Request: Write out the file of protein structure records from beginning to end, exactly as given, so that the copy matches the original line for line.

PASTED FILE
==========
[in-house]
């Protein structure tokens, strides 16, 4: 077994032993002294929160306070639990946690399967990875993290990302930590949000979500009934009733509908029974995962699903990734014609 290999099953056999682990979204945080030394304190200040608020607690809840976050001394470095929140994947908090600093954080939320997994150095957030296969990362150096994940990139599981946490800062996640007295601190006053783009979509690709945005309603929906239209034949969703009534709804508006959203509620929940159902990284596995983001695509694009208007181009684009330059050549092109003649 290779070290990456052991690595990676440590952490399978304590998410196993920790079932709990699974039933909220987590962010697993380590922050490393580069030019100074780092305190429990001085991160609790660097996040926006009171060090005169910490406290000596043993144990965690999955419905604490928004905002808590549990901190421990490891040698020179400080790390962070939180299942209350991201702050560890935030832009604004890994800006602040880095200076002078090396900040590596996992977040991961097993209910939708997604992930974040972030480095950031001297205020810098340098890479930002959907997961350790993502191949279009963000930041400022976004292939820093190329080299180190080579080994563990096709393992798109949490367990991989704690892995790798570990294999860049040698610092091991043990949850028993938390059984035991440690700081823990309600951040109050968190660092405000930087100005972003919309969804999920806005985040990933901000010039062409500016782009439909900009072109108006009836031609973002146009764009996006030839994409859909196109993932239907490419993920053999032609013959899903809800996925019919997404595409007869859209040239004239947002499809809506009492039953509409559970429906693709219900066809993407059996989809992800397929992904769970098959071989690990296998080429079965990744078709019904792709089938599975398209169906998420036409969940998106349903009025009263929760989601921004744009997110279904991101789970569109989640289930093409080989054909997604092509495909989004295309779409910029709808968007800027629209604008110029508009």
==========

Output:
[in-house]
């Protein structure tokens, strides 16, 4: 077994032993002294929160306070639990946690399967990875993290990302930590949000979500009934009733509908029974995962699903990734014609 290999099953056999682990979204945080030394304190200040608020607690809840976050001394470095929140994947908090600093954080939320997994150095957030296969990362150096994940990139599981946490800062996640007295601190006053783009979509690709945005309603929906239209034949969703009534709804508006959203509620929940159902990284596995983001695509694009208007181009684009330059050549092109003649 290779070290990456052991690595990676440590952490399978304590998410196993920790079932709990699974039933909220987590962010697993380590922050490393580069030019100074780092305190429990001085991160609790660097996040926006009171060090005169910490406290000596043993144990965690999955419905604490928004905002808590549990901190421990490891040698020179400080790390962070939180299942209350991201702050560890935030832009604004890994800006602040880095200076002078090396900040590596996992977040991961097993209910939708997604992930974040972030480095950031001297205020810098340098890479930002959907997961350790993502191949279009963000930041400022976004292939820093190329080299180190080579080994563990096709393992798109949490367990991989704690892995790798570990294999860049040698610092091991043990949850028993938390059984035991440690700081823990309600951040109050968190660092405000930087100005972003919309969804999920806005985040990933901000010039062409500016782009439909900009072109108006009836031609973002146009764009996006030839994409859909196109993932239907490419993920053999032609013959899903809800996925019919997404595409007869859209040239004239947002499809809506009492039953509409559970429906693709219900066809993407059996989809992800397929992904769970098959071989690990296998080429079965990744078709019904792709089938599975398209169906998420036409969940998106349903009025009263929760989601921004744009997110279904991101789970569109989640289930093409080989054909997604092509495909989004295309779409910029709808968007800027629209604008110029508009």